University of Baltimore Law Review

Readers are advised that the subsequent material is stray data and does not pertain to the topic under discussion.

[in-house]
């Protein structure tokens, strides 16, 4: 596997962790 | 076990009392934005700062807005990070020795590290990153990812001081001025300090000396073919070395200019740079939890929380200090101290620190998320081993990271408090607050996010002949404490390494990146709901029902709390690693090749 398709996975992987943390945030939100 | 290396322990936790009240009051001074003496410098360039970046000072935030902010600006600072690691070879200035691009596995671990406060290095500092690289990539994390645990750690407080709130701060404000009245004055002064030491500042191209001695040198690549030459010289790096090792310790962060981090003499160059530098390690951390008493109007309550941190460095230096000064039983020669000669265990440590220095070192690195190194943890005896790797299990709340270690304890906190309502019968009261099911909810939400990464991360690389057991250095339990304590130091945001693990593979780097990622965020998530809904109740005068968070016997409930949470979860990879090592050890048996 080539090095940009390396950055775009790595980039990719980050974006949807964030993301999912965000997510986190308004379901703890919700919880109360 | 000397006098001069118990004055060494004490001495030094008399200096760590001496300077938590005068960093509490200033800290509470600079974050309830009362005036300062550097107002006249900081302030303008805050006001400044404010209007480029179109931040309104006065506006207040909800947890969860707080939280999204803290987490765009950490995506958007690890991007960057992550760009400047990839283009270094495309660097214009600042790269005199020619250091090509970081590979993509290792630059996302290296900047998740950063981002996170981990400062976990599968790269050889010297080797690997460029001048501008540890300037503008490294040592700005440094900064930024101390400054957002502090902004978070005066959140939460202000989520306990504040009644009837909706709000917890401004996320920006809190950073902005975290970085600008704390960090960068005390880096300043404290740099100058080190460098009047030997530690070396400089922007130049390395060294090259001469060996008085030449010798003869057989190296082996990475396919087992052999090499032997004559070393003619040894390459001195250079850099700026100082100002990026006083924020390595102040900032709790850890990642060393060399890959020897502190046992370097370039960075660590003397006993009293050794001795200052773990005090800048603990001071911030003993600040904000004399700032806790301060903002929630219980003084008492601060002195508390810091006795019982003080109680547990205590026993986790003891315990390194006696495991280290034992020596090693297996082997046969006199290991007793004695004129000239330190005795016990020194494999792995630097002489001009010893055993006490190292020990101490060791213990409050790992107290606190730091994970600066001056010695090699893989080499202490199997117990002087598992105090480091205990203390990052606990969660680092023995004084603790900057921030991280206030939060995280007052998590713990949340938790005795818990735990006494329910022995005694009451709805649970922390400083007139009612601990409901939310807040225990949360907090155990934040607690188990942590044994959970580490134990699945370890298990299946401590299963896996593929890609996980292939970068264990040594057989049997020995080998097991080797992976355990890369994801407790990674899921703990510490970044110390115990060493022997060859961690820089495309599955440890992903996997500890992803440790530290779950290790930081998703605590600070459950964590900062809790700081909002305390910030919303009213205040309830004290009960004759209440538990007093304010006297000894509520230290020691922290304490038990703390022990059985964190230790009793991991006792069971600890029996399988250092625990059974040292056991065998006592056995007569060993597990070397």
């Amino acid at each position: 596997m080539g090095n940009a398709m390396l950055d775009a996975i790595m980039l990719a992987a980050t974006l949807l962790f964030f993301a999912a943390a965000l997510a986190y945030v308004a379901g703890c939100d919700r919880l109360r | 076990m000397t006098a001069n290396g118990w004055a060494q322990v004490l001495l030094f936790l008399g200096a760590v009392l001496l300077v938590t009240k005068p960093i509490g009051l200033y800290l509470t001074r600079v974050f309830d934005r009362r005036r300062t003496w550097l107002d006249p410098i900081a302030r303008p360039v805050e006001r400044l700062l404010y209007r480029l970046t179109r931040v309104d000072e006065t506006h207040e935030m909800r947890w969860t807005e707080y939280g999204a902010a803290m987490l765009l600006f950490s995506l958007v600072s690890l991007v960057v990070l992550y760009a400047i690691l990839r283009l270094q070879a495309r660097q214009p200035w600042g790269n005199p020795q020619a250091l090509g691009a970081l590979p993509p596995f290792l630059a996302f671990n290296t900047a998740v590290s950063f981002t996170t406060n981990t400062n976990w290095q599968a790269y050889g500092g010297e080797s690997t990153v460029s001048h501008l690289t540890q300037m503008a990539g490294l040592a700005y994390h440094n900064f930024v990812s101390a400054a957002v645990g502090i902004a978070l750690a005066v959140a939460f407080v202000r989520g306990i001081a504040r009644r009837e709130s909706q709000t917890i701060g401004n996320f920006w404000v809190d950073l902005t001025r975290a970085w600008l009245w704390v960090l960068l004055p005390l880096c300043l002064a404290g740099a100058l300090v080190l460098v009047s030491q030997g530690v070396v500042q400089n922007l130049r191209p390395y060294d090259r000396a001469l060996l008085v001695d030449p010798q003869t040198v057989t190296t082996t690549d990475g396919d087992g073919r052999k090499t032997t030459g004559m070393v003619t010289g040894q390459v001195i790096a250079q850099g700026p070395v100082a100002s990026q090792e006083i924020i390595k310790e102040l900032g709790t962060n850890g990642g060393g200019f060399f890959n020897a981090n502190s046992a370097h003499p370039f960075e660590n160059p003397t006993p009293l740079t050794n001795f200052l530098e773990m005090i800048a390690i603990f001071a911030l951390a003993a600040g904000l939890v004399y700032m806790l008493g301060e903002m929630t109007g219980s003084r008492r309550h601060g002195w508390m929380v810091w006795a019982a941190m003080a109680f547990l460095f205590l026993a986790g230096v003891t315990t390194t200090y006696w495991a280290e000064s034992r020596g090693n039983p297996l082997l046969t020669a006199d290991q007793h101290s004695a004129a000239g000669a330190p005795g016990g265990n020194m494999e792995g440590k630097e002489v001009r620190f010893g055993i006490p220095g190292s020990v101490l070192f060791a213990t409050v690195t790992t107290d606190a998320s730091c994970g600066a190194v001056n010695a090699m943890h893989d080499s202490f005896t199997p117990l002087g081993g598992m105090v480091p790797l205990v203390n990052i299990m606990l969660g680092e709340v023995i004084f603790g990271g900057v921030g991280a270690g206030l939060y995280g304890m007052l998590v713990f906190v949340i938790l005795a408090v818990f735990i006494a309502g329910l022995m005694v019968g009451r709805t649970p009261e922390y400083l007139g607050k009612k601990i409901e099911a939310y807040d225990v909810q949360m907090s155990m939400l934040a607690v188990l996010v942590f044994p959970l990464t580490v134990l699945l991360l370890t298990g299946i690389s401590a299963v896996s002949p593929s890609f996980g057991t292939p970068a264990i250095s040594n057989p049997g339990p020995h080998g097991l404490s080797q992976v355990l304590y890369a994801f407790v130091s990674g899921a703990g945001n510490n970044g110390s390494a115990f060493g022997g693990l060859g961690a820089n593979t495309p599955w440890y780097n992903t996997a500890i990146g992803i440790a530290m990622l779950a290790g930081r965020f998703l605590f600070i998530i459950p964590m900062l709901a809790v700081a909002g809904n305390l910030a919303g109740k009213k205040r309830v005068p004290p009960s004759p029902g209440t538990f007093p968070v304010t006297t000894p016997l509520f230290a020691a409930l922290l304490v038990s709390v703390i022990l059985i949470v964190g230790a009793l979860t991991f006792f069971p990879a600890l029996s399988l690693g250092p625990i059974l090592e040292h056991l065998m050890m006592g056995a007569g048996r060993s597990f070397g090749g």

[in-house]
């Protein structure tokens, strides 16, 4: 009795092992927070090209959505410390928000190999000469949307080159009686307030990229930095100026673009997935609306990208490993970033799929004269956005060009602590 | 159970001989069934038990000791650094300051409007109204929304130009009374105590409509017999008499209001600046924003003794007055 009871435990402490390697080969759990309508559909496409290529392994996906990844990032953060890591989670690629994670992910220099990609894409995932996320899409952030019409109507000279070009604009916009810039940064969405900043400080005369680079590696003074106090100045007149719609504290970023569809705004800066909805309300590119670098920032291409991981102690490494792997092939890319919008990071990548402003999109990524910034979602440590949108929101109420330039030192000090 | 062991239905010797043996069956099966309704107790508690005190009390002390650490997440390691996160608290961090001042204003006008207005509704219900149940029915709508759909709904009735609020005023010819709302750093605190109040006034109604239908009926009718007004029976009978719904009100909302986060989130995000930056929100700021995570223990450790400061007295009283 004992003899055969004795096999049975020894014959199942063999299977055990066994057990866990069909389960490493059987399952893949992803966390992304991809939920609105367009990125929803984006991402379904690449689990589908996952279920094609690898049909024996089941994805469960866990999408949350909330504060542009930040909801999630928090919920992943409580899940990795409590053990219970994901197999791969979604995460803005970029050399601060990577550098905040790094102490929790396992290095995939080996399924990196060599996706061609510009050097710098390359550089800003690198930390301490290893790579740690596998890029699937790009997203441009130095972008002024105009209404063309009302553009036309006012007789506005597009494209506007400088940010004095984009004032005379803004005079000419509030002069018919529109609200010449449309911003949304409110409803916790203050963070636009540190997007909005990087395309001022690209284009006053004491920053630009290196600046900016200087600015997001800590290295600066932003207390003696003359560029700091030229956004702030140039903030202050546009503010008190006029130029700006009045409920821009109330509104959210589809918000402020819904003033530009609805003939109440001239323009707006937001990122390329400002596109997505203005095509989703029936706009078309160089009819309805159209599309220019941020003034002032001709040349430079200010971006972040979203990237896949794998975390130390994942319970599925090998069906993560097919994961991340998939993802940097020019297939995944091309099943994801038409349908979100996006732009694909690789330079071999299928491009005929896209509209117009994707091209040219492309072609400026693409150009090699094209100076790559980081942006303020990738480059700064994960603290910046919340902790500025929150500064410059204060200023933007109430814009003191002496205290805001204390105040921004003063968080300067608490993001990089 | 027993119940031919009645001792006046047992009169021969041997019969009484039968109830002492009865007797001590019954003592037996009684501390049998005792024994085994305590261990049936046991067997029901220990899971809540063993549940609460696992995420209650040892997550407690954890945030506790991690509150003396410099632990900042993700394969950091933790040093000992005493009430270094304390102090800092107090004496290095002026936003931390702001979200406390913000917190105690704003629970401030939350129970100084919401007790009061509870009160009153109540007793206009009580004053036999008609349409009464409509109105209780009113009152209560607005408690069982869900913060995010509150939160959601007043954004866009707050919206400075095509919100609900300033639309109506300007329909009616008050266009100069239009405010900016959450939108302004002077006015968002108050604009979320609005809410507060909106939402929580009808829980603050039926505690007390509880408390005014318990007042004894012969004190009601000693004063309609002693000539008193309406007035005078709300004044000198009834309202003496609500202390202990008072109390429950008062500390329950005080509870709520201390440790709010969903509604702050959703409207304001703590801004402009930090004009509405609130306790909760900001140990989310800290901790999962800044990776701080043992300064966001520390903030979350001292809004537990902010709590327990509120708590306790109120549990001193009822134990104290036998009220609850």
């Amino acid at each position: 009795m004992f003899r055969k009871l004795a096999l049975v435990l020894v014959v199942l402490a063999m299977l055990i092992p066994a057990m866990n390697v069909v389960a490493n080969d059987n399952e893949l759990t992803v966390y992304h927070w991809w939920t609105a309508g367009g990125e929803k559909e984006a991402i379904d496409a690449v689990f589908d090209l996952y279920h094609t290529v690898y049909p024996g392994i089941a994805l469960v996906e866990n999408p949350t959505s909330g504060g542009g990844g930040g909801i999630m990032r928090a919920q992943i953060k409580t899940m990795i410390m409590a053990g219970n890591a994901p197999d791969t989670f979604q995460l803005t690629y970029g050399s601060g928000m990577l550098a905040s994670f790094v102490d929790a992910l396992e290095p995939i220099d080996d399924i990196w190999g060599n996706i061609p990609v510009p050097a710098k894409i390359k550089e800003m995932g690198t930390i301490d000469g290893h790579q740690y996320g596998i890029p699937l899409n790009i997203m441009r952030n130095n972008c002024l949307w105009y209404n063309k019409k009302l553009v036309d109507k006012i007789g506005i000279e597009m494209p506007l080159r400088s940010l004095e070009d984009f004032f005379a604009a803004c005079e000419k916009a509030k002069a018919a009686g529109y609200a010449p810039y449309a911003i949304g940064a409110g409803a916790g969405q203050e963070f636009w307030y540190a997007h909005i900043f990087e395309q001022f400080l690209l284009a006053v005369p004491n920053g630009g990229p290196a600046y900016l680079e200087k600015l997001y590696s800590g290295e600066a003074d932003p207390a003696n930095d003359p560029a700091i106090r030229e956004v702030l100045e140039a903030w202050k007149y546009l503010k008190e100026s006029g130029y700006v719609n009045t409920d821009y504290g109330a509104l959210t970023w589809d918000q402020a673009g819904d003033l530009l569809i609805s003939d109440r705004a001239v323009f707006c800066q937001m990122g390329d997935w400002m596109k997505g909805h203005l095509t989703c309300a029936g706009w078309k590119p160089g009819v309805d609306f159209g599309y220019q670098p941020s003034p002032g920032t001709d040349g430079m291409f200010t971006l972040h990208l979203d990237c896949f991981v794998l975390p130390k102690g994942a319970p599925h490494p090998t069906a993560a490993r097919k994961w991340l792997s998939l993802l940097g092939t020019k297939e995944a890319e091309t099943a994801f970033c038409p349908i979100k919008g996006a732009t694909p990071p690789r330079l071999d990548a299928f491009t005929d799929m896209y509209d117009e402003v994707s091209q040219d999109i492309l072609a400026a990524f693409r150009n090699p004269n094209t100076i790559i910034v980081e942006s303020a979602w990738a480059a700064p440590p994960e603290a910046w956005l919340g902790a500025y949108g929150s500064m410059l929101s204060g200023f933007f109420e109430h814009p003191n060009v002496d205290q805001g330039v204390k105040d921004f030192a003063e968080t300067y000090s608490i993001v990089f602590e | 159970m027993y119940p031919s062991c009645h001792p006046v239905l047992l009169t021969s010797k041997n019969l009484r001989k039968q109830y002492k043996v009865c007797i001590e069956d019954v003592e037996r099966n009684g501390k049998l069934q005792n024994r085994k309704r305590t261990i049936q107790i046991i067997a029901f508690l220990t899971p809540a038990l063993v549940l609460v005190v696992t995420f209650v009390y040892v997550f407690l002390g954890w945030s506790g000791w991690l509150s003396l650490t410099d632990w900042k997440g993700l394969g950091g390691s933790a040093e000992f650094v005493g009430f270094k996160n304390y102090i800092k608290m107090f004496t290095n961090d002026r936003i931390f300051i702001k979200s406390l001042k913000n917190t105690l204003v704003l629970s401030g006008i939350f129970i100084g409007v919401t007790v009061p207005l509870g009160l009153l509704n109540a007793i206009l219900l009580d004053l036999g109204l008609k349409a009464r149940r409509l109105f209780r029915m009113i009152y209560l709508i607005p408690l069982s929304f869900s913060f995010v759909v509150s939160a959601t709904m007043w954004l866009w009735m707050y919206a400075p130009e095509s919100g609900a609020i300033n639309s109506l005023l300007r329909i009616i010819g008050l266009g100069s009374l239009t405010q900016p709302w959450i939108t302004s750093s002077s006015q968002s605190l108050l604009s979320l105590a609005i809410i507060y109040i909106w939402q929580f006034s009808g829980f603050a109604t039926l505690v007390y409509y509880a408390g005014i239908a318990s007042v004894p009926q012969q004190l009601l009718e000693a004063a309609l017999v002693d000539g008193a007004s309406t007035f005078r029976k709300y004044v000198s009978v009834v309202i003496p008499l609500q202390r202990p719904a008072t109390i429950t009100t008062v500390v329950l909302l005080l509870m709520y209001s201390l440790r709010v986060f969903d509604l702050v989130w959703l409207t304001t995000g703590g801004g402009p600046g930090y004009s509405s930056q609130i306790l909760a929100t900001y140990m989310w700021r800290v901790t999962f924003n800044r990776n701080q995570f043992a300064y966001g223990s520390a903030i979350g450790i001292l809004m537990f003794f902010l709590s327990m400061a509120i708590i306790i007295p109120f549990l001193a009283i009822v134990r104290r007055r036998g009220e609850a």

You are a young associate, fresh out of law school, hired by a large law firm that deals with anything from medical malpractice to construction contracts. After working at the firm for several years you decide to change firms. You interview with a number of firms, but after describing the variety of cases that you have worked on over the years, the firms admit that they do not want to risk hiring you and possibly having to turn down future litigation if a conflict of interest arises. The firms explain that any conflict you may have with a potential client will most likely prevent the entire firm from representing that client. Unfortunately for you, this is a financial risk the firms are not willing to take.



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